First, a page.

• reduced load capacitance due to lower input capacitance (Cin)
    • reduced load capacitance due to smaller output loading (Cout)
    • no Isc, so all the current provided by PDN goes into discharging CL
properties of dynamic gates con t
Properties of Dynamic Gates, con’t
  • Power dissipation should be better
    • consumes only dynamic power – no short circuit power consumption since the pull-up path is not on when evaluating
    • lower CL- both Cint (since there are fewer transistors connected to the drain output) and Cext (since there the output load is one per connected gate, not two)
    • by construction can have at most one transition per cycle – no glitching
  • But power dissipation can be significantly higher due to
    • higher transition probabilities
    • extra load on CLK
  • PDN starts to work as soon as the input signals exceed VTn, so set VM, VIH and VIL all equal to VTn
    • low noise margin (NML)
  • Needs a precharge clock
dynamic 4 input nand gate
Dynamic 4 Input NAND Gate

VDD

Out

In1

In2

In3

In4

f

GND

issues in dynamic design 1 charge leakage
CLIssues in Dynamic Design 1: Charge Leakage

CLK

Clk

Mp

Out

A

Evaluate

VOut

Clk

Me

Precharge

Leakage sources

Dominant component is subthreshold current

impact of charge leakage
CLKImpact of Charge Leakage
  • Output settles to an intermediate voltage determined by a resistive divider of the pull-up and pull-down networks
    • Once the output drops below the switching threshold of the fan-out logic gate, the output is interpreted as a low voltage.

Out

a solution to charge leakage
CLA Solution to Charge Leakage
  • Keeper compensates for the charge lost due to the pull-down leakage paths.

Keeper

CLK

Mp

Mkp

!Out

A

B

CLK

Me

Same approach as level restorer for pass transistor logic

issues in dynamic design 2 charge sharing
CL

Ca

Cb

Issues in Dynamic Design 2: Charge Sharing

Charge stored originally on CL is redistributed (shared) over CL and CA leading to static power consumption by downstream gates and possible circuit malfunction.

CLK

Mp

Out

A

B=0

CLK

Me

When Vout = - VDD(Ca / (Ca + CL )) the drop in Vout is large enough to be below the switching threshold of the gate it drives causing a malfunction.

charge sharing example
Load

inverter

CLK

y = A  B  C

a

A

!A

b

Cy=50fF

Cd=10fF

Cb=15fF

B

!B

B

!B

Ca=15fF

Cc=15fF

c

d

!C

C

CLK

Charge Sharing Example

What is the worst case voltage drop on y? (Assume all inputs are low during precharge and that all internal nodes are initially at 0V.)

Vout = - VDD((Ca + Cc)/((Ca+ Cc) + Cy))

= - 2.5V*(30/(30+50)) = -0.94V, so the output drops to -2.5 + 0.94 = -1.56 V

solution to charge redistribution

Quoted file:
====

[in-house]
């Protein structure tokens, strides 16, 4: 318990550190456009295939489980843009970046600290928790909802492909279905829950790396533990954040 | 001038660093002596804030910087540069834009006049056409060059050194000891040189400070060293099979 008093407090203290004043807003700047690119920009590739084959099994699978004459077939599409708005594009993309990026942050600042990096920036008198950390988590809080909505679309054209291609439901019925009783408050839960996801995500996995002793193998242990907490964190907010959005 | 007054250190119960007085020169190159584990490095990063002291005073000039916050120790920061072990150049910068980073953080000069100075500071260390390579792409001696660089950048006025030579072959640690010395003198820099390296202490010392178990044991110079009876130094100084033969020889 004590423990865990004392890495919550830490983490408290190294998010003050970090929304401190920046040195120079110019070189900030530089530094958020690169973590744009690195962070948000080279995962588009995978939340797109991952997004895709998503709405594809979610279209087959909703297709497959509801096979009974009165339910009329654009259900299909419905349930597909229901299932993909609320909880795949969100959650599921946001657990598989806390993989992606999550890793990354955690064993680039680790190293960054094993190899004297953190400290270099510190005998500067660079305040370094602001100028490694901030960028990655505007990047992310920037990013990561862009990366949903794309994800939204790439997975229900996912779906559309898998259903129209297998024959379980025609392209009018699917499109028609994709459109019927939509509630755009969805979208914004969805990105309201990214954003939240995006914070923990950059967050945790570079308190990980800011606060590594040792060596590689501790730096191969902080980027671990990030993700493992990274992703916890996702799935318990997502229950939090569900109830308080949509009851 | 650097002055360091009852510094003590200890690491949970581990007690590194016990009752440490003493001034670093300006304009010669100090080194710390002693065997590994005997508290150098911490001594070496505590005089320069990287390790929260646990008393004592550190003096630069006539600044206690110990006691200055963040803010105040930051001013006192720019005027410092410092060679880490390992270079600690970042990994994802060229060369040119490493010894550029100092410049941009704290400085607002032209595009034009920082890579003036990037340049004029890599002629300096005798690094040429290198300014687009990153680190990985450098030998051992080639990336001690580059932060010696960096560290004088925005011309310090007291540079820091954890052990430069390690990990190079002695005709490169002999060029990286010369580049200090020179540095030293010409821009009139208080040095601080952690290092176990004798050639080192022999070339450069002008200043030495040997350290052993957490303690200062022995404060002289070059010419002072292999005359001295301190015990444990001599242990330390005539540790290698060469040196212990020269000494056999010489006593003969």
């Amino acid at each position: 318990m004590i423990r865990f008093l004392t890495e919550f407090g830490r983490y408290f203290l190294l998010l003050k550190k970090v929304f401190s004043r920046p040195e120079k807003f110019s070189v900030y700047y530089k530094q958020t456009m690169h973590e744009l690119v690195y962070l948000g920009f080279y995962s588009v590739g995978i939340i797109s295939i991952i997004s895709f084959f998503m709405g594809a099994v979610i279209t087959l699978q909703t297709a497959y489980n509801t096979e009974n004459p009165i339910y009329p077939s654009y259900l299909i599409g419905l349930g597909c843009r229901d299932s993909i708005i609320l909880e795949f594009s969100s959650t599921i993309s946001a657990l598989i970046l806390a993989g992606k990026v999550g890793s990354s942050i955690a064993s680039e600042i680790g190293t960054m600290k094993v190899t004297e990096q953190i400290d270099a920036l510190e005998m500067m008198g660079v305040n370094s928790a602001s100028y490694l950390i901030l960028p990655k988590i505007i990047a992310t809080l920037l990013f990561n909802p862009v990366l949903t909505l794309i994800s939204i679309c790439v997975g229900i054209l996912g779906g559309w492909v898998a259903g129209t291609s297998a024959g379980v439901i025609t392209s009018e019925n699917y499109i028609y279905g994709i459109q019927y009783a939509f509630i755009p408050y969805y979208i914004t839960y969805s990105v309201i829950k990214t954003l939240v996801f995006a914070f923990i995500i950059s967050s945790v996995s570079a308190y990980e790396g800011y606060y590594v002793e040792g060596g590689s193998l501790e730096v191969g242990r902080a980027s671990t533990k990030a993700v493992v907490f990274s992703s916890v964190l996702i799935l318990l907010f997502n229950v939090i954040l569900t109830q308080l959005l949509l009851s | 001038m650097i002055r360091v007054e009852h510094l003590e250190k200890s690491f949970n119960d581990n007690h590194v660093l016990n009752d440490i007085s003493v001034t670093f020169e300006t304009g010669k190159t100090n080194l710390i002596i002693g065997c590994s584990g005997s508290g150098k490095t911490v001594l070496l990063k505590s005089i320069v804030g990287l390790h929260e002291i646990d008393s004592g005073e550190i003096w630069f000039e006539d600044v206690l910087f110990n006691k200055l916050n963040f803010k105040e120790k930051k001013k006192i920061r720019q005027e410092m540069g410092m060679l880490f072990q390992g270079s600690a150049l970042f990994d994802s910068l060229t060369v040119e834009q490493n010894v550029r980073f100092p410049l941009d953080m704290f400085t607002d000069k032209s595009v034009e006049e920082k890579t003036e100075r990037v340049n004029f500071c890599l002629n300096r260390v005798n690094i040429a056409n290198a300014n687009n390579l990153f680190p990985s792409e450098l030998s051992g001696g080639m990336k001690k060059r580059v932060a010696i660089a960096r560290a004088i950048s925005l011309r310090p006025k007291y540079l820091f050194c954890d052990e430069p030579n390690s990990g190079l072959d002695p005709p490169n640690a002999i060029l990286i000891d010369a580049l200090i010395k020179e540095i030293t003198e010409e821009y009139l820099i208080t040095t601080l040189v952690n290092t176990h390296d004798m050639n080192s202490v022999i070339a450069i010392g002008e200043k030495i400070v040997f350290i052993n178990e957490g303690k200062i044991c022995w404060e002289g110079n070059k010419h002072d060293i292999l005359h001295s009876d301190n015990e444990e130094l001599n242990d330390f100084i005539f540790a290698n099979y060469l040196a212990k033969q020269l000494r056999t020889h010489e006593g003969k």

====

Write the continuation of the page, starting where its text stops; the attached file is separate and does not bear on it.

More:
Solution to Charge Redistribution

Clk

Clk

Mp

Mkp

Out

A

B

Clk

Me

Precharge internal nodes using a clock-driven transistor (at the cost of increased area and power)

issues in dynamic design 4 clock feedthrough
CLIssues in Dynamic Design 4: Clock Feedthrough

Coupling between Out and Clk input of the precharge device due to the gate to drain capacitance. So voltage of Out can rise above VDD. The fast rising (and falling edges) of the clock couple to Out.

Clk

Mp

Out

A

B

Clk

Me

The danger of the clock feedthrough is that it may cause the normally reverse bias

junction diodes of the precharged transistor to become forward bias.

clock feedthrough
Clock Feedthrough

Clock feedthrough

Clk

Out

In1

In2

In3

In &

Clk

Voltage

In4

Out

Clk

Time, ns

Clock feedthrough

clock feedthrough and charge sharing
6

feedthrough

4

f

)

t

l

o

V

(

V

internal node X in PDN

2

0

0

1

2

3

Clock Feedthrough and Charge Sharing

Out without charge redistribution (Ma off)

out with charge redistribution effects (Maon)

t

(nsec)

cascading dynamic gates issues
Clk

In

VTn

Out1

V

Out2

Cascading Dynamic Gates issues

V

Clk

Clk

Mp

Mp

Out2

Out1

In

Clk

Clk

Me

Me

Out2 should remain at VDD since Out1 transitions to 0 during evaluation. However, since there is a finite propagation delay for the input to discharge Out1 to GND, the second output also starts to discharge.

t

Only one stage at a time should make a 1 to 0 transition!

The second dynamic inverter turns off (PDN) when Out1 reaches VTn.

Only 0  1 transitions allowed at inputs!

domino logic high performance dynamic cmos circuits
Domino Logic: High performance dynamic CMOS circuits

CLK

Mp

Mkp

CLK

Mp

Out1

Out2

1  1

1  0

0  0

0  1

In1

In4

PDN

In2

PDN

In5

In3

CLK

Me

CLK

Me

Ensures all inputs to the Domino gate are set to 0 at the end of the precharge period. Hence, the only possible transition during evaluation is 0 -> 1

Additional advantage is that the fan-out of the gate is driven by a static inverter with a low-impedance output that increases the noise immunity.

The buffer also reduces the capacitance of the dynamic output node by separating internal and load capacitances

domino logic
Domino Logic
  • Solves problem of cascading dynamic gates, but is non-inverting
    • Add an inverter between dynamic gates
      • Inverter drives the gate’s fanout – increased performance
    • Sometimes the inverter is replaced with a more complex static CMOS gate
    • Static CMOS gate improves dynamic noise margins
  • Solve non-inverting problem by implementing both F and F separately
    • Area/power doubles
why domino
Ini

Ini

Ini

Ini

PDN

PDN

PDN

PDN

Inj

Inj

Inj

Inj

Why Domino?

CLK

In1

CLK

During the precharge phase all input will be turned off because all buffer output are 0.

During the evaluation phase, each buffer output at most can make one transition from 0 to 1.

Like falling dominos!